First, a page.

The Potomac Theatre Project has made a specialty of doing productions of plays by the under-seen British playwright Howard Barker in recent years, with actress Jan Maxwell often taking the lead. Maxwell did Barker’s Scenes from an Execution for PTP in 2008, and now they are doing a revival of it that Maxwell has said might be her theater swan song—but hopefully that’s just discouraged talk of the moment for her. Anyone viewing her spectacular performance in this first-rate-in-all-respects production would have to say to Maxwell, “Please don’t leave us yet!”
Maxwell plays Galactia, a painter in 16th century Venice who has been given a commission to create a large canvas celebrating a naval victory at sea, the Battle of Lepanto. Galactia is one of those people whose brain is always working much faster and quicker than everyone else around her. She doesn’t care about her appearance, she sits in a distinctly unladylike squat; she is sensual and demanding, and she is determined at all times to tell the truth as she sees it.
In the most touching scene in Scenes from an Execution, Galactia disrupts the funeral of an old lover with her hyped-up behavior, finally driving the pious mourners from the room with her salacious sex talk and then standing over the coffin and saying a few precious, critical, specific words about this man she loved. “A dead painter, claimed,” she says. “The dissenting voice, drowned in compliments. Never happier than when lying in the gutter with a bricklayer, drunk out of mind. Human, warm, and round. And yet a frightful liar. Couldn’t put a brush to paper without lying—the happy poor, the laughing rags of tramps and scabby dogs pawing the dirt. Guilty old fornicator…”
Everyone thinks that Galactia is crazy, and maybe she is a little crazy by the standards of a hypocritical and polite society. She is always telling people off and telling them what they really are, even her own two daughters, and there’s a kind of brutality to the way she does this because clearly it is all just an impersonal matter to her. This is a play written in heightened, heady, muscular language, and it makes large demands on all the actors but particularly on Maxwell, who has to play her lead role in a constant state of furious tumult. Here’s a sample of her verbiage as she does some truth telling with her hack painter lover Carpeta (David Barlow), who has just told her she lacks pity: “Rather than pity the dead man I would say—there—there is the man who did it, blame him, identify, locate responsibility. Or else the world is just a pool, a great pool of dirty tears through which vile men in boots run splashing.”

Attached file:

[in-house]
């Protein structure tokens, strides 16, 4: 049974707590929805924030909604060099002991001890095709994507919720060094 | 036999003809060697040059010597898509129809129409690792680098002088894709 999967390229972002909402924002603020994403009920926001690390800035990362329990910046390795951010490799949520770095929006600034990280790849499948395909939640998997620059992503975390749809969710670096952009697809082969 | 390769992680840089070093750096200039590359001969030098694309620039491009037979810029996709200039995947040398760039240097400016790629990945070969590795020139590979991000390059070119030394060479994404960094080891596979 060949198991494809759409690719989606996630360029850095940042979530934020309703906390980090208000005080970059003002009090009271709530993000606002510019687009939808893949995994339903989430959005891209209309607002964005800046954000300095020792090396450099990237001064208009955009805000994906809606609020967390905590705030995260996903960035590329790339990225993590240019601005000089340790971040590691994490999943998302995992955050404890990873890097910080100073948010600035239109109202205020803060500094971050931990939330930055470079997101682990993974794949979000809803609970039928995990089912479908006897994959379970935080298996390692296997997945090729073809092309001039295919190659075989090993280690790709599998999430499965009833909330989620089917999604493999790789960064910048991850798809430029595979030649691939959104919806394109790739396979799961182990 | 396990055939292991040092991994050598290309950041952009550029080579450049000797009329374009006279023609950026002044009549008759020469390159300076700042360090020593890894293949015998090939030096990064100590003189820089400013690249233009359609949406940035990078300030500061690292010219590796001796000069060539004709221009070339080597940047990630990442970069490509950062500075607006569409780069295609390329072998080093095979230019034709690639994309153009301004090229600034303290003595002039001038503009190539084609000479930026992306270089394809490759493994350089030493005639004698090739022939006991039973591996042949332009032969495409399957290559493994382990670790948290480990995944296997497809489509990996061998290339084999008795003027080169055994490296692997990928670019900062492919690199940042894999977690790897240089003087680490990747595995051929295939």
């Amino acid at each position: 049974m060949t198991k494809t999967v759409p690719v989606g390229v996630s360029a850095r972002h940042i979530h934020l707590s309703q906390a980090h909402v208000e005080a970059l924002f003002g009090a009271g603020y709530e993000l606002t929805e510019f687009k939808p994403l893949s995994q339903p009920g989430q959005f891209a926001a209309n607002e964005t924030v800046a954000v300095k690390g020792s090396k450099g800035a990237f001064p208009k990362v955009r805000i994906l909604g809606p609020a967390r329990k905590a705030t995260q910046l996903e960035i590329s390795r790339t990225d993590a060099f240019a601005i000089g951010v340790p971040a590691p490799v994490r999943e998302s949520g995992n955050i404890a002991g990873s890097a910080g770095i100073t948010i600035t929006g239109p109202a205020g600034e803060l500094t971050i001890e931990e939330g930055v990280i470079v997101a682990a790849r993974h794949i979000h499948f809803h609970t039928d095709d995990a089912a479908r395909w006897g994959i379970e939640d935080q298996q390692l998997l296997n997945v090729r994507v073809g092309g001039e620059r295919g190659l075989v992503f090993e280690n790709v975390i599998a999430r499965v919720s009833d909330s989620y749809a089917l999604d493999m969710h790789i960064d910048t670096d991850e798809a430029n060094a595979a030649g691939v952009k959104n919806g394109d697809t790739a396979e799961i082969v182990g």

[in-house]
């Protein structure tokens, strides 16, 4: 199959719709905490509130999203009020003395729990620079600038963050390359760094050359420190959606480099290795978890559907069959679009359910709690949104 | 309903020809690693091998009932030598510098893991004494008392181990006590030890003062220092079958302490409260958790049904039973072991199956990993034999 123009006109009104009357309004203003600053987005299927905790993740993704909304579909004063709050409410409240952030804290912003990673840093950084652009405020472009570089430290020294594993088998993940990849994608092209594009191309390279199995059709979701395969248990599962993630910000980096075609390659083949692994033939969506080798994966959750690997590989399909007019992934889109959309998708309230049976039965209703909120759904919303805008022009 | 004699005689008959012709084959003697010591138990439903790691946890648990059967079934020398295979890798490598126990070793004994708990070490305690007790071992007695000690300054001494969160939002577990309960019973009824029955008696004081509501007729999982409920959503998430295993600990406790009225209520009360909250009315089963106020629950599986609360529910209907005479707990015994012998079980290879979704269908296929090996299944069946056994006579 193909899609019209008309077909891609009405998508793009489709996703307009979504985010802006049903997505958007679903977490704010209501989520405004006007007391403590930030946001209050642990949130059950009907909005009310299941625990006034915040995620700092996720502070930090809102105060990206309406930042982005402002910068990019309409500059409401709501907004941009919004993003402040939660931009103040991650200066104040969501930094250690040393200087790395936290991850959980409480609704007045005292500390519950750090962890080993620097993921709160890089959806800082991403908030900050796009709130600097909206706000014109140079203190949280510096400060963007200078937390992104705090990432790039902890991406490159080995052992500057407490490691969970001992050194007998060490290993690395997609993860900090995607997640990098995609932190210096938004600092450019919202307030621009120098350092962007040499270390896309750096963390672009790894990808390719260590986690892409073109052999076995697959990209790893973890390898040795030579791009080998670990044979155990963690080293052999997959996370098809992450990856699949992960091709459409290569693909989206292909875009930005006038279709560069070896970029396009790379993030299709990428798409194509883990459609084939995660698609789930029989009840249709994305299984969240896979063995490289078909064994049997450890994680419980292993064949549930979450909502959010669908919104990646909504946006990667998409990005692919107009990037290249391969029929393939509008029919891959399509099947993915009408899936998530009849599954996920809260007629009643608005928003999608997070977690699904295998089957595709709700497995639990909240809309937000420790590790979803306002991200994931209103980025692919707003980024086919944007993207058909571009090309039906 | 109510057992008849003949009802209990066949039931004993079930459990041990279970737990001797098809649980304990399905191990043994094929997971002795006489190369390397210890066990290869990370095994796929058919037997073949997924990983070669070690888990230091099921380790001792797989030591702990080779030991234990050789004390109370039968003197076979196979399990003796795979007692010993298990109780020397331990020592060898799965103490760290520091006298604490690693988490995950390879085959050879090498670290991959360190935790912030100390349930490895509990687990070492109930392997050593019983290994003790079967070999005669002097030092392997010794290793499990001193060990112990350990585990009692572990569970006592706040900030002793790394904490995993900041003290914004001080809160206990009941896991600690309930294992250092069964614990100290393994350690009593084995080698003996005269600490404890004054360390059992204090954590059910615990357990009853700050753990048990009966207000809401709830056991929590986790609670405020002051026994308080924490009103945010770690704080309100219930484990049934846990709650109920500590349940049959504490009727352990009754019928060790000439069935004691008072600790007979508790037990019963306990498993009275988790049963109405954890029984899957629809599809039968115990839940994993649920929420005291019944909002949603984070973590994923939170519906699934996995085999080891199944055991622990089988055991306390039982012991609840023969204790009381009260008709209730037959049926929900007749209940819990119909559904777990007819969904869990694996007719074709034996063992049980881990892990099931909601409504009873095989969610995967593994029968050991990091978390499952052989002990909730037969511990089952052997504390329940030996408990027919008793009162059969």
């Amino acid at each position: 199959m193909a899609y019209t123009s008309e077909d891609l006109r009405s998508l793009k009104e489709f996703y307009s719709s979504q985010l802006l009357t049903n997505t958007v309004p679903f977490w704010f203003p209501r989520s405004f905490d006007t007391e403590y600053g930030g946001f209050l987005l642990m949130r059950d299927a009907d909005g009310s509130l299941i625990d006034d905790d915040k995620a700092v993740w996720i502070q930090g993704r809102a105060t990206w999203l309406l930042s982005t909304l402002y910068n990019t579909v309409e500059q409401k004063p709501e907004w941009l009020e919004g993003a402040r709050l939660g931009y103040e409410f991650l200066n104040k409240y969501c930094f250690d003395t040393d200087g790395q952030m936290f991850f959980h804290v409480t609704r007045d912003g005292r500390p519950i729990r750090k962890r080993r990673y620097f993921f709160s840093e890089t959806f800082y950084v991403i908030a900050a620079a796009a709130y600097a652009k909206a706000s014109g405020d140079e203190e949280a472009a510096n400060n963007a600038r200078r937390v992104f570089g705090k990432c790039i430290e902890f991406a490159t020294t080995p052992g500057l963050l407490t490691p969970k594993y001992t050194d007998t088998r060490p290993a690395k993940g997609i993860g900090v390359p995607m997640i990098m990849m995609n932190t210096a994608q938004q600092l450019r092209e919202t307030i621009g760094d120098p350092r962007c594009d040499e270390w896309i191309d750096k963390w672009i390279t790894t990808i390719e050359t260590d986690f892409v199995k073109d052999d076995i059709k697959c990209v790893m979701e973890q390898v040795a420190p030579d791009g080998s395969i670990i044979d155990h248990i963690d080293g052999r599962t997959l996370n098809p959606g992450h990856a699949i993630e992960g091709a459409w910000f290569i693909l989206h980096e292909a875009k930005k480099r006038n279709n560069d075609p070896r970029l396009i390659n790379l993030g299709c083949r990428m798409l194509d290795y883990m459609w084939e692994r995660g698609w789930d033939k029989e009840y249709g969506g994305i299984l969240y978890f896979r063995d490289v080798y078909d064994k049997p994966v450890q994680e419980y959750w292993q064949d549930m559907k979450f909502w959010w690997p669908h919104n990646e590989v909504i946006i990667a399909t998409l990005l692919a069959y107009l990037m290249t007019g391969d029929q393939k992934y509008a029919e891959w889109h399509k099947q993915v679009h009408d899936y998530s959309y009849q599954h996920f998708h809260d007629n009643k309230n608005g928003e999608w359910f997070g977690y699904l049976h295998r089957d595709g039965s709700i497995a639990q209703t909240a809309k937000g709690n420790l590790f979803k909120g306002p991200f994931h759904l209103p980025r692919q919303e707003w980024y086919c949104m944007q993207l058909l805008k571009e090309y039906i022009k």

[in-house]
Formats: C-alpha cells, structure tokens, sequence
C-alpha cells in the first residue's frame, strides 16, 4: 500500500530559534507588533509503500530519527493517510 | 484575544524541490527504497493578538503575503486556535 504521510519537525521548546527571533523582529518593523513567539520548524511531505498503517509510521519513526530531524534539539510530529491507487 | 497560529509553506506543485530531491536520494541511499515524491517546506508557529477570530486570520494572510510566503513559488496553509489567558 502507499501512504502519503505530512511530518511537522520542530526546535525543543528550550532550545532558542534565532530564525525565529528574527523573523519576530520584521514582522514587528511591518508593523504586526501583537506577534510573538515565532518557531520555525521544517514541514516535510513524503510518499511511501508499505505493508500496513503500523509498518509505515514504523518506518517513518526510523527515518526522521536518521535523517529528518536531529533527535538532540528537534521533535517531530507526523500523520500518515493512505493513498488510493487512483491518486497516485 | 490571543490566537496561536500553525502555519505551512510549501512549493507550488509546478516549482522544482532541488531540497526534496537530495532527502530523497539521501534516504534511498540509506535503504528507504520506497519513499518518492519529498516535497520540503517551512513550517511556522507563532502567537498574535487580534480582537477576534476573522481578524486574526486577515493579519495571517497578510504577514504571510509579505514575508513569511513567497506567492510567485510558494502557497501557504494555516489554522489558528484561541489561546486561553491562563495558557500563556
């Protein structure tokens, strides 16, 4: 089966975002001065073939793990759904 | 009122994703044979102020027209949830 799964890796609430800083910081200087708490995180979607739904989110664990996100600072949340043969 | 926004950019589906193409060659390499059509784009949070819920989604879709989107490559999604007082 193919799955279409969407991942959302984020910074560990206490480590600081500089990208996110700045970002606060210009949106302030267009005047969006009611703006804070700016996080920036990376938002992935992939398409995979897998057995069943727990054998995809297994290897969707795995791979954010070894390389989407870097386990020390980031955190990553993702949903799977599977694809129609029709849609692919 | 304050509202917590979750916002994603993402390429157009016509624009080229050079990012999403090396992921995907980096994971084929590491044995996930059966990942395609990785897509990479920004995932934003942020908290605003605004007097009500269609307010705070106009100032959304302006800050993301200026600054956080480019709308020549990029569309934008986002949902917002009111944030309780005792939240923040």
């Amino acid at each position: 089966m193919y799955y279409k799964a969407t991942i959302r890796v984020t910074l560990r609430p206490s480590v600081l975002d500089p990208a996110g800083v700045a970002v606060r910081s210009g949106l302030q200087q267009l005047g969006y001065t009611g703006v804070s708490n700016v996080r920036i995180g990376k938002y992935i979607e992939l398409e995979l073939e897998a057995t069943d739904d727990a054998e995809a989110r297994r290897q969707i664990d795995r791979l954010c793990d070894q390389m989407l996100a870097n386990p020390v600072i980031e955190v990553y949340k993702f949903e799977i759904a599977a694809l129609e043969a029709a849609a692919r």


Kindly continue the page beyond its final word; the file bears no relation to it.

Maxwell flings herself into this meal of a role with her whole body and finds all the variety she needs in it, and her fellow players are all at her high level. Barlow is without vanity as Carpeta, while Pamela J. Gray brings a fascinating kind of circumspect intelligence to the role of an art critic who pulls strings behind the scenes. As the Doge of Venice, who has to deal with the fall-out of Galactia’s powerfully anti-war painting, Alex Draper wrestles with all the complexity of an intelligent, artistically aware man who is nonetheless an official of the state.
Given its title and given the rudely honest behavior of its heroine, Scenes from an Execution seems to be building to a tragic close for Galactia, but Barker is not interested in conventional playwriting that portrays good people and bad people. At a key juncture when she is asked to defend herself and her painting, Galactia suddenly dries up. She wants to take a stand and be in the right, but she is also a life-loving and hedonistic woman who would like to gather some more pleasure for herself. The various twists and turns the play takes on the road to its very ambiguous conclusion are all unexpected and very life-like in their lurching here and there for closure. This is a play, finally, about various kinds of control and how criticism can be used to control public response, an unusual theme, to say the least, and this outstanding production is everything theater should be: engaged, troubling, passionate, intellectual, and dedicated to the heat of the moment and the passage of that heat.
Scenes from an Execution is staged at the Atlantic Theatre Company, 330 W. 16th Street, New York. For more info, visit here.